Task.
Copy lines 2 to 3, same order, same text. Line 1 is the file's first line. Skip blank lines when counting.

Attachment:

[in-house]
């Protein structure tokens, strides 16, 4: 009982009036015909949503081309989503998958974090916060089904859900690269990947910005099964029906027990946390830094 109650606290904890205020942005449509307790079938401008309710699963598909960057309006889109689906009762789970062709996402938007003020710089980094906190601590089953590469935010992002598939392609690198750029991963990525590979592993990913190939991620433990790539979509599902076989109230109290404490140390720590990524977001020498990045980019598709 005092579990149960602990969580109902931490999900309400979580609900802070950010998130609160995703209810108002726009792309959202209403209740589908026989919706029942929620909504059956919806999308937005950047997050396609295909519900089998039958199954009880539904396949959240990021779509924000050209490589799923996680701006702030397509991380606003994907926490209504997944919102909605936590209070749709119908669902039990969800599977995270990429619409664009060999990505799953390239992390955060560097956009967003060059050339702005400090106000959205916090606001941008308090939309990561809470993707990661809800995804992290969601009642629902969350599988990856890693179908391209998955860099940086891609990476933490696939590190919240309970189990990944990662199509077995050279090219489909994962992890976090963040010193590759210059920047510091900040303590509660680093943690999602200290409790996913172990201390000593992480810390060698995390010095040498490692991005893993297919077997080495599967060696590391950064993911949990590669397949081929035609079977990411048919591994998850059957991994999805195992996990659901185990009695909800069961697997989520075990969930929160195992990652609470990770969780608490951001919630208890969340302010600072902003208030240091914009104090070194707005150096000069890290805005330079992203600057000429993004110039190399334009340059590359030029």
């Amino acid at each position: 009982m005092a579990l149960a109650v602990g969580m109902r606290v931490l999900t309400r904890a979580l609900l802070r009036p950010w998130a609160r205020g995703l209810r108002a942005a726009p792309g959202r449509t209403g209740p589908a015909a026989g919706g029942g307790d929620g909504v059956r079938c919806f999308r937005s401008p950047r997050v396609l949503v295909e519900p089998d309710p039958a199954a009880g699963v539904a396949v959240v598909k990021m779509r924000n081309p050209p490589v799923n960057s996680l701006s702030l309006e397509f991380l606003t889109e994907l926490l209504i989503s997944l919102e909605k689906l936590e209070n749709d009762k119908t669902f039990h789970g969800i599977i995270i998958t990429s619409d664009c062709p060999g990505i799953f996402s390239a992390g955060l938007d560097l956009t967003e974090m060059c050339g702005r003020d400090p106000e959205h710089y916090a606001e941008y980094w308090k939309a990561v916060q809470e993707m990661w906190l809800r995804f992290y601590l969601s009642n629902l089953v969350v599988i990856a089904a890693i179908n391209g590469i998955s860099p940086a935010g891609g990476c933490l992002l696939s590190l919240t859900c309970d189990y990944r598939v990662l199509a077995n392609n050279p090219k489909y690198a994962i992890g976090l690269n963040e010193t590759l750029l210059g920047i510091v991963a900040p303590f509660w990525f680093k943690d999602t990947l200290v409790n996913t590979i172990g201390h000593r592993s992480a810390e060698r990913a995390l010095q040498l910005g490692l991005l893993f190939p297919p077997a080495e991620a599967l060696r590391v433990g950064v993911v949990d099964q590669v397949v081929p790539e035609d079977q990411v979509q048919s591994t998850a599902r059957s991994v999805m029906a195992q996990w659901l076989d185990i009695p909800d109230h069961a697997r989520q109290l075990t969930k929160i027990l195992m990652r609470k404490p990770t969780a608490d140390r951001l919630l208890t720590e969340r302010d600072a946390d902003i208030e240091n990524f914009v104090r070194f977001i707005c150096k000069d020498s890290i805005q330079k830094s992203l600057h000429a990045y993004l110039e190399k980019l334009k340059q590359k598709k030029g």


């Protein structure tokens, strides 16, 4: 009982009036015909949503081309989503998958974090916060089904859900690269990947910005099964029906027990946390830094 109650606290904890205020942005449509307790079938401008309710699963598909960057309006889109689906009762789970062709996402938007003020710089980094906190601590089953590469935010992002598939392609690198750029991963990525590979592993990913190939991620433990790539979509599902076989109230109290404490140390720590990524977001020498990045980019598709 005092579990149960602990969580109902931490999900309400979580609900802070950010998130609160995703209810108002726009792309959202209403209740589908026989919706029942929620909504059956919806999308937005950047997050396609295909519900089998039958199954009880539904396949959240990021779509924000050209490589799923996680701006702030397509991380606003994907926490209504997944919102909605936590209070749709119908669902039990969800599977995270990429619409664009060999990505799953390239992390955060560097956009967003060059050339702005400090106000959205916090606001941008308090939309990561809470993707990661809800995804992290969601009642629902969350599988990856890693179908391209998955860099940086891609990476933490696939590190919240309970189990990944990662199509077995050279090219489909994962992890976090963040010193590759210059920047510091900040303590509660680093943690999602200290409790996913172990201390000593992480810390060698995390010095040498490692991005893993297919077997080495599967060696590391950064993911949990590669397949081929035609079977990411048919591994998850059957991994999805195992996990659901185990009695909800069961697997989520075990969930929160195992990652609470990770969780608490951001919630208890969340302010600072902003208030240091914009104090070194707005150096000069890290805005330079992203600057000429993004110039190399334009340059590359030029």
């Amino acid at each position: 009982m005092a579990l149960a109650v602990g969580m109902r606290v931490l999900t309400r904890a979580l609900l802070r009036p950010w998130a609160r205020g995703l209810r108002a942005a726009p792309g959202r449509t209403g209740p589908a015909a026989g919706g029942g307790d929620g909504v059956r079938c919806f999308r937005s401008p950047r997050v396609l949503v295909e519900p089998d309710p039958a199954a009880g699963v539904a396949v959240v598909k990021m779509r924000n081309p050209p490589v799923n960057s996680l701006s702030l309006e397509f991380l606003t889109e994907l926490l209504i989503s997944l919102e909605k689906l936590e209070n749709d009762k119908t669902f039990h789970g969800i599977i995270i998958t990429s619409d664009c062709p060999g990505i799953f996402s390239a992390g955060l938007d560097l956009t967003e974090m060059c050339g702005r003020d400090p106000e959205h710089y916090a606001e941008y980094w308090k939309a990561v916060q809470e993707m990661w906190l809800r995804f992290y601590l969601s009642n629902l089953v969350v599988i990856a089904a890693i179908n391209g590469i998955s860099p940086a935010g891609g990476c933490l992002l696939s590190l919240t859900c309970d189990y990944r598939v990662l199509a077995n392609n050279p090219k489909y690198a994962i992890g976090l690269n963040e010193t590759l750029l210059g920047i510091v991963a900040p303590f509660w990525f680093k943690d999602t990947l200290v409790n996913t590979i172990g201390h000593r592993s992480a810390e060698r990913a995390l010095q040498l910005g490692l991005l893993f190939p297919p077997a080495e991620a599967l060696r590391v433990g950064v993911v949990d099964q590669v397949v081929p790539e035609d079977q990411v979509q048919s591994t998850a599902r059957s991994v999805m029906a195992q996990w659901l076989d185990i009695p909800d109230h069961a697997r989520q109290l075990t969930k929160i027990l195992m990652r609470k404490p990770t969780a608490d140390r951001l919630l208890t720590e969340r302010d600072a946390d902003i208030e240091n990524f914009v104090r070194f977001i707005c150096k000069d020498s890290i805005q330079k830094s992203l600057h000429a990045y993004l110039e190399k980019l334009k340059q590359k598709k030029g």